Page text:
In her review of dovetails a few weeks ago, Laura touched on the flow possible when working with your hands: you can move beyond yourself and become completely absorbed in your work. It reminded me of Ayrton Senna – widely considered the greatest F1 driver of all time – reflecting on his experience at the 1988 Monte Carlo Grand Prix: “That day, I suddenly realized that I was no longer driving conscious, and I was in a different dimension for me. The circuit for me was a tunnel. Which I was just going, going, going. And I realized… I was well beyond my conscious understanding.”
In positive psychology, the state of flow has three criteria:
1. Involvement in an activity with a clear set of goals and progress.
2. Clear and immediate feedback to negotiate changing demands and adjust performance.
3. Balance between perceived challenge and perceived skill.
Flow is ever present in hand-tool woodworking. You use all of your senses to deconstruct each saw stroke or plane pass and subtly change the pressure of your movements or the angle of your tools. Continuously assessing the state of your work by receiving feedback from your materials and tools – to negotiate their changing demands – heightens your sensitivity and gets you closer to your goal. The sound a tool makes and the smell of its shavings, or the feel of worked surfaces before they’re held up to raking light, all serve to direct you – your senses are your guides.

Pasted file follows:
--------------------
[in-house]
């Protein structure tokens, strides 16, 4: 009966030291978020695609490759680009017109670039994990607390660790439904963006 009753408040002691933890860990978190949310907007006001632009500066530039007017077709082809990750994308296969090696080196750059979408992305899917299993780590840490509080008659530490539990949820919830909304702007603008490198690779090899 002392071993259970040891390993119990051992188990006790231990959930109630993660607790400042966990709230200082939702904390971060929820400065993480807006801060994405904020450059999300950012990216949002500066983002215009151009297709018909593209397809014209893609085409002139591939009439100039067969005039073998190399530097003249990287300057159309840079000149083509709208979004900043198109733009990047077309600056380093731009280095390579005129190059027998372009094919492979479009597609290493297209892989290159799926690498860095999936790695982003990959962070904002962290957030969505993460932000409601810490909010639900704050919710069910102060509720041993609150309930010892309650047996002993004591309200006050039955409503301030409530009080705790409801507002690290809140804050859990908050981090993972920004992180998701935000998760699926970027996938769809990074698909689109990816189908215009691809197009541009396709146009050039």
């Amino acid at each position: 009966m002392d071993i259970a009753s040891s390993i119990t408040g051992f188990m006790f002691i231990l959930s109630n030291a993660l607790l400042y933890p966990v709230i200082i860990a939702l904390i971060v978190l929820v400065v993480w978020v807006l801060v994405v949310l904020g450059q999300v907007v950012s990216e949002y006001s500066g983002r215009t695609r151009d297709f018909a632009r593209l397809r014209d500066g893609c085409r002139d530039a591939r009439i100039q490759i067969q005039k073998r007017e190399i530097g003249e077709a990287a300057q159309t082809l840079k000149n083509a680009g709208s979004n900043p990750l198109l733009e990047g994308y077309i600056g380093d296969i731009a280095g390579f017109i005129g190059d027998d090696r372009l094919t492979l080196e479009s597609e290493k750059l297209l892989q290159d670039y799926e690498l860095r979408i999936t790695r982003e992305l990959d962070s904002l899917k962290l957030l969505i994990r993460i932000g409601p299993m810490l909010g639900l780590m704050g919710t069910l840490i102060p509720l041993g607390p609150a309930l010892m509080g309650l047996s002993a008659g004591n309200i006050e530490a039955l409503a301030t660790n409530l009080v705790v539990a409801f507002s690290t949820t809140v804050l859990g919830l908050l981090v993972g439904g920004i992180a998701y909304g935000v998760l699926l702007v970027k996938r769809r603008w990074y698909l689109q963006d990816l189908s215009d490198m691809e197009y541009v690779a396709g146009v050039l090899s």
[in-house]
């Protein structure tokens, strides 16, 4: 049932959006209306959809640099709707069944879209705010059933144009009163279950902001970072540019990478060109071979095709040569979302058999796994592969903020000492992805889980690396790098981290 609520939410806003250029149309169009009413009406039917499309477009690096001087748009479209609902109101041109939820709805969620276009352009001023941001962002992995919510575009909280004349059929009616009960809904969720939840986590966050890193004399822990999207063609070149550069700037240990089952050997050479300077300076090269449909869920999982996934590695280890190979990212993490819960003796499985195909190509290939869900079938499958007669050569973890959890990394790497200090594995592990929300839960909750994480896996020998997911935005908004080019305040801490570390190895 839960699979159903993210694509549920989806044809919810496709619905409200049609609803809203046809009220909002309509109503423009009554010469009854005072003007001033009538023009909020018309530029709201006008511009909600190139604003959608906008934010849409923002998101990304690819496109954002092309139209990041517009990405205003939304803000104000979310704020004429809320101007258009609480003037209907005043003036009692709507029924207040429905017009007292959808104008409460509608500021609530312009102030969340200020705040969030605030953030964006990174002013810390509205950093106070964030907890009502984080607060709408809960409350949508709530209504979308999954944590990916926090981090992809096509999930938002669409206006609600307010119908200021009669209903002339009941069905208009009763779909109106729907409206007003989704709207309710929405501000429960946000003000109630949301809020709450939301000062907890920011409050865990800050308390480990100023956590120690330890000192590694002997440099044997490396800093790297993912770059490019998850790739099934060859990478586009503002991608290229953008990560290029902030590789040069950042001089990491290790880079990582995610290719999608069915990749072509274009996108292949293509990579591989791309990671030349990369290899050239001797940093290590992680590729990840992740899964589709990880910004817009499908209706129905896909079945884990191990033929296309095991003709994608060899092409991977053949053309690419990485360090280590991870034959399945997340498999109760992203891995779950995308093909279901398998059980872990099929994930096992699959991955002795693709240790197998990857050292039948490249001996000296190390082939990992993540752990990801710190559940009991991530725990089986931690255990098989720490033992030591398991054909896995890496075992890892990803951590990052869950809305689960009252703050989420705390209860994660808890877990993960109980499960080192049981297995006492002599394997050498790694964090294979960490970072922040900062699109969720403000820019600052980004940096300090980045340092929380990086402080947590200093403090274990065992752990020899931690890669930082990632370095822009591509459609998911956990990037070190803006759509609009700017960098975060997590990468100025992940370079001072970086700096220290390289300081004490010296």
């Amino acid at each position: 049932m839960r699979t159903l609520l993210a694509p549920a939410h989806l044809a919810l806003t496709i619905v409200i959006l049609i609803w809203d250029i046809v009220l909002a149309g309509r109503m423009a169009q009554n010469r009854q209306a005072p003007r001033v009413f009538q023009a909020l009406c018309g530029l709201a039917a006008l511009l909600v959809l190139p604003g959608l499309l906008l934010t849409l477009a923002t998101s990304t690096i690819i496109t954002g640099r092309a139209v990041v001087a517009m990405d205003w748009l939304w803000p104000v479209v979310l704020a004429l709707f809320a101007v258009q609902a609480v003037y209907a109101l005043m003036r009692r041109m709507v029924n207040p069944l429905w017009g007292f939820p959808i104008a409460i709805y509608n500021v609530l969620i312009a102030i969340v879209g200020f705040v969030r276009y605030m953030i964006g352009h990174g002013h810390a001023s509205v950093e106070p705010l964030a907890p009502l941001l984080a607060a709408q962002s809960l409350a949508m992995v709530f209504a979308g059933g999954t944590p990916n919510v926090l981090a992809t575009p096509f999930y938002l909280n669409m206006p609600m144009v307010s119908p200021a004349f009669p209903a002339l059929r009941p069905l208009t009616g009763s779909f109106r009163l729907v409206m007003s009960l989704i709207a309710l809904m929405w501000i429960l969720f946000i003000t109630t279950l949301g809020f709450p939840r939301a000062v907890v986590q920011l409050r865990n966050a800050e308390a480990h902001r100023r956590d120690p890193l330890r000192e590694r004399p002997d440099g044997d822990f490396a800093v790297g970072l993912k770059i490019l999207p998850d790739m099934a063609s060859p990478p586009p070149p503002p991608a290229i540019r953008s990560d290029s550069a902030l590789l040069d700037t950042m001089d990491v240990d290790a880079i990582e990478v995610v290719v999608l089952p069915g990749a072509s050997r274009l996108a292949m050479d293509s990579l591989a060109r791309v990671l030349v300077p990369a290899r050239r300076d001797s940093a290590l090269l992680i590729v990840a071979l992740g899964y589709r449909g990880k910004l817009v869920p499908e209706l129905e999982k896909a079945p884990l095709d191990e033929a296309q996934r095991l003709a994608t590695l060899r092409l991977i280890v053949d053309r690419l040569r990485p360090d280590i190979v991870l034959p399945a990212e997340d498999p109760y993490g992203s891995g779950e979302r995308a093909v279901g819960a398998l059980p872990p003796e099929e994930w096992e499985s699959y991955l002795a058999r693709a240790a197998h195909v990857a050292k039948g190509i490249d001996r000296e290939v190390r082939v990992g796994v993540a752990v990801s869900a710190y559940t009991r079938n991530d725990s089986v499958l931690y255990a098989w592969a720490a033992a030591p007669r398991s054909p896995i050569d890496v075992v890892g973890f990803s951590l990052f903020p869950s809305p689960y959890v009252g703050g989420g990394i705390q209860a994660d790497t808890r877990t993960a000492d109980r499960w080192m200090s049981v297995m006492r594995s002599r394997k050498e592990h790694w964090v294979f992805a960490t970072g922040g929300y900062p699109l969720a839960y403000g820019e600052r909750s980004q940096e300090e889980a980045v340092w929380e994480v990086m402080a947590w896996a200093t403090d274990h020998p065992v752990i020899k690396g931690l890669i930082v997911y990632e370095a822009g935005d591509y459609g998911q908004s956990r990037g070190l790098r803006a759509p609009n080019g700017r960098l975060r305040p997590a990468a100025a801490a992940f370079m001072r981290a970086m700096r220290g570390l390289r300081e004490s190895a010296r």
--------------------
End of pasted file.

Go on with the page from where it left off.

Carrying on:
It seems paradoxical that through this absorption you move beyond yourself: consciously heightened sensitivity leads to experience outside consciousness. With patience, the repetition of constant change creates even saw strokes and gossamer shavings, and your work proceeds in harmony. Sensitivity becomes second nature and action becomes intuitive, beyond conscious understanding.
It reminds me of karma yoga, the path of consecrated action. The Bhagavad Gita tells of a serene wisdom that arises when the senses – the body and the mind – are in harmony. It says that “in the bonds of works I am free, because in them I am free from desires. The man who can see this truth, in his work he finds his freedom” (4:14). And also, “the man who in his work finds silence, and sees that silence is work, this man in truth sees the Light and in all his works finds peace” (4:18).
The pursuit of these moments is what my woodworking journey is all about.